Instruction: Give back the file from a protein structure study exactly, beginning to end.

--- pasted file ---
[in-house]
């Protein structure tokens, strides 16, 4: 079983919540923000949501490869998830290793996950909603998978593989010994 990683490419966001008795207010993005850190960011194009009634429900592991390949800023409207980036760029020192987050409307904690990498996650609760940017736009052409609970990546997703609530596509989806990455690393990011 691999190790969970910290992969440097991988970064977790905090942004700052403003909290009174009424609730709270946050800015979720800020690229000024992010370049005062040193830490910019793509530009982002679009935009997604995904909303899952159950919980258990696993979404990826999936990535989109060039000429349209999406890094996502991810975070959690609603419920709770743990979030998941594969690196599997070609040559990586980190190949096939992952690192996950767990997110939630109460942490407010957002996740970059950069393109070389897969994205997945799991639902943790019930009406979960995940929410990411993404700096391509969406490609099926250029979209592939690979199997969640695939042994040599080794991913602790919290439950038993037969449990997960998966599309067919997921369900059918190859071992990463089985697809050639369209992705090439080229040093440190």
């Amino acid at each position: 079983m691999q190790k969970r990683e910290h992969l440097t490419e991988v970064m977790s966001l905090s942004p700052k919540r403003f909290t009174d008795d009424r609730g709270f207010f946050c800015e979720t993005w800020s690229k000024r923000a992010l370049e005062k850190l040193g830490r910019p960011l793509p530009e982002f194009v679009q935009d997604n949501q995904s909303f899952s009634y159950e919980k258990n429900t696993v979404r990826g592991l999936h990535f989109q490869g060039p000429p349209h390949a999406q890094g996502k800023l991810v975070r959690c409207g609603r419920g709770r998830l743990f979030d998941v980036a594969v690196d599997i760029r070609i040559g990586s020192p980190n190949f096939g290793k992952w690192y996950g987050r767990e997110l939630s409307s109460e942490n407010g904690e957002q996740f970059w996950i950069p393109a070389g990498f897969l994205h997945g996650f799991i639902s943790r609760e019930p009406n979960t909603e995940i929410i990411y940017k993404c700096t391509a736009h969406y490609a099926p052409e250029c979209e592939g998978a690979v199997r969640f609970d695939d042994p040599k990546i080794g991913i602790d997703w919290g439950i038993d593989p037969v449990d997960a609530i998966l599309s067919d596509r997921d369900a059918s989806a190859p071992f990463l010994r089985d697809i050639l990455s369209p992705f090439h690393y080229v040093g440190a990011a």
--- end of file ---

[in-house]
């Protein structure tokens, strides 16, 4: 079983919540923000949501490869998830290793996950909603998978593989010994 990683490419966001008795207010993005850190960011194009009634429900592991390949800023409207980036760029020192987050409307904690990498996650609760940017736009052409609970990546997703609530596509989806990455690393990011 691999190790969970910290992969440097991988970064977790905090942004700052403003909290009174009424609730709270946050800015979720800020690229000024992010370049005062040193830490910019793509530009982002679009935009997604995904909303899952159950919980258990696993979404990826999936990535989109060039000429349209999406890094996502991810975070959690609603419920709770743990979030998941594969690196599997070609040559990586980190190949096939992952690192996950767990997110939630109460942490407010957002996740970059950069393109070389897969994205997945799991639902943790019930009406979960995940929410990411993404700096391509969406490609099926250029979209592939690979199997969640695939042994040599080794991913602790919290439950038993037969449990997960998966599309067919997921369900059918190859071992990463089985697809050639369209992705090439080229040093440190």
């Amino acid at each position: 079983m691999q190790k969970r990683e910290h992969l440097t490419e991988v970064m977790s966001l905090s942004p700052k919540r403003f909290t009174d008795d009424r609730g709270f207010f946050c800015e979720t993005w800020s690229k000024r923000a992010l370049e005062k850190l040193g830490r910019p960011l793509p530009e982002f194009v679009q935009d997604n949501q995904s909303f899952s009634y159950e919980k258990n429900t696993v979404r990826g592991l999936h990535f989109q490869g060039p000429p349209h390949a999406q890094g996502k800023l991810v975070r959690c409207g609603r419920g709770r998830l743990f979030d998941v980036a594969v690196d599997i760029r070609i040559g990586s020192p980190n190949f096939g290793k992952w690192y996950g987050r767990e997110l939630s409307s109460e942490n407010g904690e957002q996740f970059w996950i950069p393109a070389g990498f897969l994205h997945g996650f799991i639902s943790r609760e019930p009406n979960t909603e995940i929410i990411y940017k993404c700096t391509a736009h969406y490609a099926p052409e250029c979209e592939g998978a690979v199997r969640f609970d695939d042994p040599k990546i080794g991913i602790d997703w919290g439950i038993d593989p037969v449990d997960a609530i998966l599309s067919d596509r997921d369900a059918s989806a190859p071992f990463l010994r089985d697809i050639l990455s369209p992705f090439h690393y080229v040093g440190a990011a």